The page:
What Dog Lovers Should Know About Dog Communications
I met a new client and her puppy for the first time. She also had an older dog that’s been trying to show his affection to me however the puppy is mediating.
I asked “Is your older dog gets mad when the puppy does that?”
“Not really. He already adapted to her,”she responded.
“Are you sure about that? I think it’s too much for him now,” I said. Then suddenly, I just heard a sharp cry from the puppy and I saw her quickly move to the side when the older dog snapped before her.
My client did not expect me to anticipate what could happen and she said, “How did you know that? Are dogs whispering to you on what they’ll do?”
“Actually, dogs express themselves all the time and they will just guide you”, I said. “They are talking to us and we just need to do some listening.”
How did I know the older dog had enough? He actually turned his head away from her when she was coming towards him. The puppy should have considered this as a signal to back off, but still she persistently went on biting his ear. He moved away and released his “whale eye”—the whites in the eyes of a dog—and lift his lip. All the warnings have been given to this stubborn puppy but she still continued to disrespect the older dog. Finally, with a heavy heart, the senior launched his annoyance. The puppy would not have gotten growled and snapped if she were listening to the cues. This puppy certainly needs some kind of lecture on listening as well.
Don’t you know that dogs have a set of gestures they show to express their feelings of distress or fear? These behaviors are so called “calming signals” which is discussed in detail in the original book of Turid Rugaas, On Talking Terms With Dogs: Calming Signals. She explained that these are social skills used to express themselves to invite play, avoid conflict and be understood by their owners and co-pets.
Below are the most popular calming signals we can observe with our dogs. Have you seen them doing these?
Head Turn. It can be a 360 degree turn where they don’t see the dog, person or item they are distressed about. You may observe this when another dog is coming rapidly towards him or a vacuum cleaner is on its way.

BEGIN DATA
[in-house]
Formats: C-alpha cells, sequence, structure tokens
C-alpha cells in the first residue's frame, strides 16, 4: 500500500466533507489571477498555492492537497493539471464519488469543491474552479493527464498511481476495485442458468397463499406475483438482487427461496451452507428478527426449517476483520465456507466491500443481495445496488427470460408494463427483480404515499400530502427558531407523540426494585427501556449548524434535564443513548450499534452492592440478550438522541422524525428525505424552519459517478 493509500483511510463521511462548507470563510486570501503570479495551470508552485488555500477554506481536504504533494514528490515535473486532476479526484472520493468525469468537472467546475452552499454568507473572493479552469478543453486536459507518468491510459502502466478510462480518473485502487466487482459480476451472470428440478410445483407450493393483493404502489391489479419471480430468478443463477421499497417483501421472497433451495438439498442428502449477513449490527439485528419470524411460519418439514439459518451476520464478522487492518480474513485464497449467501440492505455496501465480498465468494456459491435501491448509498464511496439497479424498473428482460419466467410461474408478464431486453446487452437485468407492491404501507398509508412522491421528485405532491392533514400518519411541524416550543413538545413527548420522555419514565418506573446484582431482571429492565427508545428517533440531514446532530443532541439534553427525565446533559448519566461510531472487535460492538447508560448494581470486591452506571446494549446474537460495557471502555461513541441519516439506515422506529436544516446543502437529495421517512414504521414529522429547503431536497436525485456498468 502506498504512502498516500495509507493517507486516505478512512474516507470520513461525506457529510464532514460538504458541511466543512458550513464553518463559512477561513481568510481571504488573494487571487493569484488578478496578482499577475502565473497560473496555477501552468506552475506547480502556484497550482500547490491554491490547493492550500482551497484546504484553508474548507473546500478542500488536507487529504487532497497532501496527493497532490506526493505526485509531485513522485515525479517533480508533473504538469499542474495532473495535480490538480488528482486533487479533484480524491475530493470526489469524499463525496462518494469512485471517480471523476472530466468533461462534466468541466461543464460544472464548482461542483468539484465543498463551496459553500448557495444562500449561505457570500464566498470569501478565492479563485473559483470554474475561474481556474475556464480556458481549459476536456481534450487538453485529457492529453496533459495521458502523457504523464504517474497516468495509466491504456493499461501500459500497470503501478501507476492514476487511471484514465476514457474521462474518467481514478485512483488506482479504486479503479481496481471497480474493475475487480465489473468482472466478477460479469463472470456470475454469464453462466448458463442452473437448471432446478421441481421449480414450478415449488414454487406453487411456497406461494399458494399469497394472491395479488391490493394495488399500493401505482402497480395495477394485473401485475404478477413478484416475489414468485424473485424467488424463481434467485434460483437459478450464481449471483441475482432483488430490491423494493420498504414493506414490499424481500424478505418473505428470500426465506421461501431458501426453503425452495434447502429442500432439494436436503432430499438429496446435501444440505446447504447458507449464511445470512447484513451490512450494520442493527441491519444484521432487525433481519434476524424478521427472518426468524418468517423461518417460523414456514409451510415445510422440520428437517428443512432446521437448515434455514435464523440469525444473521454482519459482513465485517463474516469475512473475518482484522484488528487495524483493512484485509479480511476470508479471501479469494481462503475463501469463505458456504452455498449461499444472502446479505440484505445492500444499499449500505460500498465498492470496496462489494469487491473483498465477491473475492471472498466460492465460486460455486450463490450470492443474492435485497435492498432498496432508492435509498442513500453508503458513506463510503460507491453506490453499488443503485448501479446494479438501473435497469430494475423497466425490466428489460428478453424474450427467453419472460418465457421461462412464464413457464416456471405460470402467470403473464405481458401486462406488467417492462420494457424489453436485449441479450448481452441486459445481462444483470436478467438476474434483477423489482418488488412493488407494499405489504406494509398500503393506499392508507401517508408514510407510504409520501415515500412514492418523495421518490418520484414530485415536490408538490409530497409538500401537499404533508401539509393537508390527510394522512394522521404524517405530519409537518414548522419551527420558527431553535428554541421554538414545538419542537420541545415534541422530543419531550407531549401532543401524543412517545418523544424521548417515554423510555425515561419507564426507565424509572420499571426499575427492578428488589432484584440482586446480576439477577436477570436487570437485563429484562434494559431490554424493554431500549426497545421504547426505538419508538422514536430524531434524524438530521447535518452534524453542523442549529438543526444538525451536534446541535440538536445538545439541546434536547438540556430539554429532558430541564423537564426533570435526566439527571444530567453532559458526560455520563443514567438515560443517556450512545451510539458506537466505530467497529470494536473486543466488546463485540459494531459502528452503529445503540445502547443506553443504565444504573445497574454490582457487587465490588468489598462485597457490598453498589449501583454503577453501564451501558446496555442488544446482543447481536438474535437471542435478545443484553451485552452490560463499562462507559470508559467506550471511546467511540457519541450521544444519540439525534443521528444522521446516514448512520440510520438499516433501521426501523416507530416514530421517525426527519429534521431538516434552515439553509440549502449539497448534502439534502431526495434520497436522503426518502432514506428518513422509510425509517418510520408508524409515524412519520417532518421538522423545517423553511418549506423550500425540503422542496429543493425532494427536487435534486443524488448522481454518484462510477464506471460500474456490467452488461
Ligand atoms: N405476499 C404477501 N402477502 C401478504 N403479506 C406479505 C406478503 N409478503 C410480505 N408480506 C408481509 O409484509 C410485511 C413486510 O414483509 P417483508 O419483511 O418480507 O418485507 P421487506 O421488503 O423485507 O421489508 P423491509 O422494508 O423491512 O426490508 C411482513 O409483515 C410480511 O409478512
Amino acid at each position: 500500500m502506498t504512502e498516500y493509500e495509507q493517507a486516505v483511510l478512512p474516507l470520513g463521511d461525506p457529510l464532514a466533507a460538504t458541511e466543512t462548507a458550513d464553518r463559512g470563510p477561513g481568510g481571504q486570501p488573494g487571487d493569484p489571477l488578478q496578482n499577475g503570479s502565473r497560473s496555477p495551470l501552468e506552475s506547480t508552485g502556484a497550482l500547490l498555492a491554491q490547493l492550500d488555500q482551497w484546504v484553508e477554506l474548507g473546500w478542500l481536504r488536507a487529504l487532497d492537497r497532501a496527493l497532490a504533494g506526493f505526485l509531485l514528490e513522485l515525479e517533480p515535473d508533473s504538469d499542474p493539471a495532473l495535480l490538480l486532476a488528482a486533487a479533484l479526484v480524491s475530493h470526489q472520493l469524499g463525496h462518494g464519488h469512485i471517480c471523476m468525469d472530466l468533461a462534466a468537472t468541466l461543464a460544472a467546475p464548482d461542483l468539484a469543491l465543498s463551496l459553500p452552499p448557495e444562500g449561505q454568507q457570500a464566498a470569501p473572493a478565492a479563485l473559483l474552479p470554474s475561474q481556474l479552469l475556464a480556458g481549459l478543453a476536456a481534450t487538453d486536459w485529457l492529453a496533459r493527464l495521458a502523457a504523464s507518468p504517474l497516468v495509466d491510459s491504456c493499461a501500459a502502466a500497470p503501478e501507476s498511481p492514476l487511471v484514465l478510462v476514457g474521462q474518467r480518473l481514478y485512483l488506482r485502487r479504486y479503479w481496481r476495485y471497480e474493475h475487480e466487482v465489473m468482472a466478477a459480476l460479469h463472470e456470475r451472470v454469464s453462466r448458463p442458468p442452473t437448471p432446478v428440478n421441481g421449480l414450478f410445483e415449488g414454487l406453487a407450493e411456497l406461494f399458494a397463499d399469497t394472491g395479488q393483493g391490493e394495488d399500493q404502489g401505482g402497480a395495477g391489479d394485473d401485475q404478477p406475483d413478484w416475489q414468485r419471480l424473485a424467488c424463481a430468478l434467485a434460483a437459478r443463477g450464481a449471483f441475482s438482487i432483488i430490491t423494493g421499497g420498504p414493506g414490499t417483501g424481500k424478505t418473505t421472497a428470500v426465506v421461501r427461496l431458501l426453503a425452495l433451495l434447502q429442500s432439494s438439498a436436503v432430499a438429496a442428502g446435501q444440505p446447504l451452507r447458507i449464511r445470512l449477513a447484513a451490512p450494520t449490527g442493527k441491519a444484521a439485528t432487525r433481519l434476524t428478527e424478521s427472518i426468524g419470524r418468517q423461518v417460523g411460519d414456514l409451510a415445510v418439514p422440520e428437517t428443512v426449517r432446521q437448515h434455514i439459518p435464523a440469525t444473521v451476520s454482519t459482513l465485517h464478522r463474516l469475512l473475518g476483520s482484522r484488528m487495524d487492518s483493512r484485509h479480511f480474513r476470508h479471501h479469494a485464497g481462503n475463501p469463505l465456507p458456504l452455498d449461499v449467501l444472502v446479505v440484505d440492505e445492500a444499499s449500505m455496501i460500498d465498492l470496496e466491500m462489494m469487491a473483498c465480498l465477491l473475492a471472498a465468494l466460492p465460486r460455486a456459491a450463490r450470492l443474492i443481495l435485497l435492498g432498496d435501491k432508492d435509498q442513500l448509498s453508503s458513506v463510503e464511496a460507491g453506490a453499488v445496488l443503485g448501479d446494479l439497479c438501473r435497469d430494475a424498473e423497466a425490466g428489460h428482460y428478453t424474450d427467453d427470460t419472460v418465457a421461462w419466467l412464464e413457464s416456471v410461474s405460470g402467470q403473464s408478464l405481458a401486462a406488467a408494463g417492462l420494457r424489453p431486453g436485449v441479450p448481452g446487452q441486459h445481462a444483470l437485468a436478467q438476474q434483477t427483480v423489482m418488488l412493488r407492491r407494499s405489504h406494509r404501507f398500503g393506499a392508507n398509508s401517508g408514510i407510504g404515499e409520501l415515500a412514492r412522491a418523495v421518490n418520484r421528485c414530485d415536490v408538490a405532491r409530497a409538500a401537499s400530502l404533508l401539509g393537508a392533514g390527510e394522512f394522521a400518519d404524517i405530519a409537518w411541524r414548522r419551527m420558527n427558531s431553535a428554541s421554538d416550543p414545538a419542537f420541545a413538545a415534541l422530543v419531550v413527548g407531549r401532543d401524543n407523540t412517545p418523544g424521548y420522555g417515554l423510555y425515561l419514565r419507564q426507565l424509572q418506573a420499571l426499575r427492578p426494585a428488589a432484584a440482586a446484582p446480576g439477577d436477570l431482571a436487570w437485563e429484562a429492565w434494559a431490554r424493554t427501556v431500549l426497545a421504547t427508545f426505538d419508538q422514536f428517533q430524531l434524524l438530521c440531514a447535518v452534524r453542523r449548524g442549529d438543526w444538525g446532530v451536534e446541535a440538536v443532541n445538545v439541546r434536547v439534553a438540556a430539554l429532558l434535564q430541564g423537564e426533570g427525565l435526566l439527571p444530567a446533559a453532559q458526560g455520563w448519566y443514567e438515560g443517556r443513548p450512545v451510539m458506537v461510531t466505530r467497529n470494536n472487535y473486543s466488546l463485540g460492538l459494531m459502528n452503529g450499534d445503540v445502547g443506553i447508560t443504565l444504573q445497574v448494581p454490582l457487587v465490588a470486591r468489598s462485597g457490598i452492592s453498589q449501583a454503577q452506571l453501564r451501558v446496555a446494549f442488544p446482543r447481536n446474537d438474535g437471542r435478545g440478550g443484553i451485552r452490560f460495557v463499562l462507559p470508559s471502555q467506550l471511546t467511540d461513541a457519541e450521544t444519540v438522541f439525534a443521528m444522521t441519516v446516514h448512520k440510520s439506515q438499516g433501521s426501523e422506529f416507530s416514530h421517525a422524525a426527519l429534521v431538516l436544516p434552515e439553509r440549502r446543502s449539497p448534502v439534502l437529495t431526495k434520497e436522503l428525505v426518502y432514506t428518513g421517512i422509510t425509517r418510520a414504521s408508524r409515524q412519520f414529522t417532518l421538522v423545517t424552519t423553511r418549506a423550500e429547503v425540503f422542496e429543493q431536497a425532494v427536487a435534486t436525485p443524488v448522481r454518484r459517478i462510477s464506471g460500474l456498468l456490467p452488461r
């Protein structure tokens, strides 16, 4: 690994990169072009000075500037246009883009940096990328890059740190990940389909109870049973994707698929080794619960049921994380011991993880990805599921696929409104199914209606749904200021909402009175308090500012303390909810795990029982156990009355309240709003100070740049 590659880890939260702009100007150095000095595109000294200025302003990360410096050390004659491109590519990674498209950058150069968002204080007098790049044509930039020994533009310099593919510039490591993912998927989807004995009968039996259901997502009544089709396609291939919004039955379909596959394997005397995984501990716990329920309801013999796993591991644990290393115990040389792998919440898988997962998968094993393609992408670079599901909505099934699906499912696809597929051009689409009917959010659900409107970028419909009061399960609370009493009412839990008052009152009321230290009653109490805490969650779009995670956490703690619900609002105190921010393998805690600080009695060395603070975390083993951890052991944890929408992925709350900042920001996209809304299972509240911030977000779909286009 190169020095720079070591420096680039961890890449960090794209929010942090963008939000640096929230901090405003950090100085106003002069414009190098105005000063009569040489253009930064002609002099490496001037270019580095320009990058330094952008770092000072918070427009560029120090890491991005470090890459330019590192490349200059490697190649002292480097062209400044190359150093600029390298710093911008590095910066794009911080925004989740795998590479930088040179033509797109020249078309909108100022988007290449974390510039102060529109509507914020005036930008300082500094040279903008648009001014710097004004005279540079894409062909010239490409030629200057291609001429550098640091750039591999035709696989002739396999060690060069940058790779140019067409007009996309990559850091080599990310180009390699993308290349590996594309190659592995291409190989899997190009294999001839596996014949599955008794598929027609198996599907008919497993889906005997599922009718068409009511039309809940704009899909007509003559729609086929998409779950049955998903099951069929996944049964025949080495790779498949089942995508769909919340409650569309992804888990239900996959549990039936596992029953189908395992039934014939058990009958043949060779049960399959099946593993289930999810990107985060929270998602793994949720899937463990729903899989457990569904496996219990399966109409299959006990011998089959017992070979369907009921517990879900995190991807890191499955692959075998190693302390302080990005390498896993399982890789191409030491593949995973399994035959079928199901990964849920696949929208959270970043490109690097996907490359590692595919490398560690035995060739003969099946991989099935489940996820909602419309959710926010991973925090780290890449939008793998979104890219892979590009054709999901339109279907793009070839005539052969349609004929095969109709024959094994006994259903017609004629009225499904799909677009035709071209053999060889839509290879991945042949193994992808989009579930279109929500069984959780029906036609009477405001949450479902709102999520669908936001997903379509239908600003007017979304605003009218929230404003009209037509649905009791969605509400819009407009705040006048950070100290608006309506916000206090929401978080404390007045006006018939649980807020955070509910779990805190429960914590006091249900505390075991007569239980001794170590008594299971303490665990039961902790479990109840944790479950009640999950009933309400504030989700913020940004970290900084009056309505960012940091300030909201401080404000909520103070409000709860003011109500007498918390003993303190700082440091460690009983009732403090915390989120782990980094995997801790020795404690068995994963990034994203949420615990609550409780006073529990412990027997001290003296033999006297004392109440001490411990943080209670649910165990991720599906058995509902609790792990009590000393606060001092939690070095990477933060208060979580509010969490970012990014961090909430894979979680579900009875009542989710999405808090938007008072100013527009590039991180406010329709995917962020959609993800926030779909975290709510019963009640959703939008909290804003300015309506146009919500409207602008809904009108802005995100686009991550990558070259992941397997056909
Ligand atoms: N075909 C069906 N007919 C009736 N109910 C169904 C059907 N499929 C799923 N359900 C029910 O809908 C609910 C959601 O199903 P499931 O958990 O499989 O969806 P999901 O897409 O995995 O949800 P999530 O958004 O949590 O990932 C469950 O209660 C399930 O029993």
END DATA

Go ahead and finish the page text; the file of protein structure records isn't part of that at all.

Lip Licking. This is common when we are reprimanding our dog—he would lower his head and begin to lick his lip. But we must also check some possible reason why his doing this. If there’s that good smell of food nearby.
Yawning. We must still put some observation on this to confirm. If your dog just woke up from a nap, then he’s just sleepy. But if a young one had sprung to him to play his ears, and he yawned, it’s positive. It one of his calming signals.
Play Bow. This stance is achieved by simultaneously lowering their front end on the ground while their back end is up. It means they want to play with somebody. This is a tactic to get other dogs play with them. He’s actually trying to shrink himself to look friendly.
Freezing. It’s when nothing in your dog’s body part moves. It’s like freezing. You’ll observe this when another dog begins to go near him and watch him at a dog park. He will tend to stay put. This may signal the other dog that he won’t do any harm. It may also mean that your dog is in a current state of high arousal or stress. One example is when your dog looks hungry and found a yummy bone; he may freeze due to arousal, before licking the bone.
Walking in a Curve. Walking straight to someone head on means your dog is showing an assertive behavior. But walking in a curve may mean your dog must be releasing their tension due to stress. This fact might enlighten you if there were times you got angry when your dog is still strolling in a curve after you shout out loud his name to come inside the house.
Observe the environment of your dog when many of these calming signals are present. Does he want to make friends with other dogs? Is someone giving him stress? If we don’t acknowledge these calming signals, it might get worse. Any one of these simple calming signals could turn to a snap, growl or bite if we don’t do anything. You would definitely keep your toddler away from the dog if they are exhibiting a calming signal. Understanding what your dog is communicating is a very important skill you must learn to make your dog’s environment less stressful. Your dog would be glad knowing you are listening to him.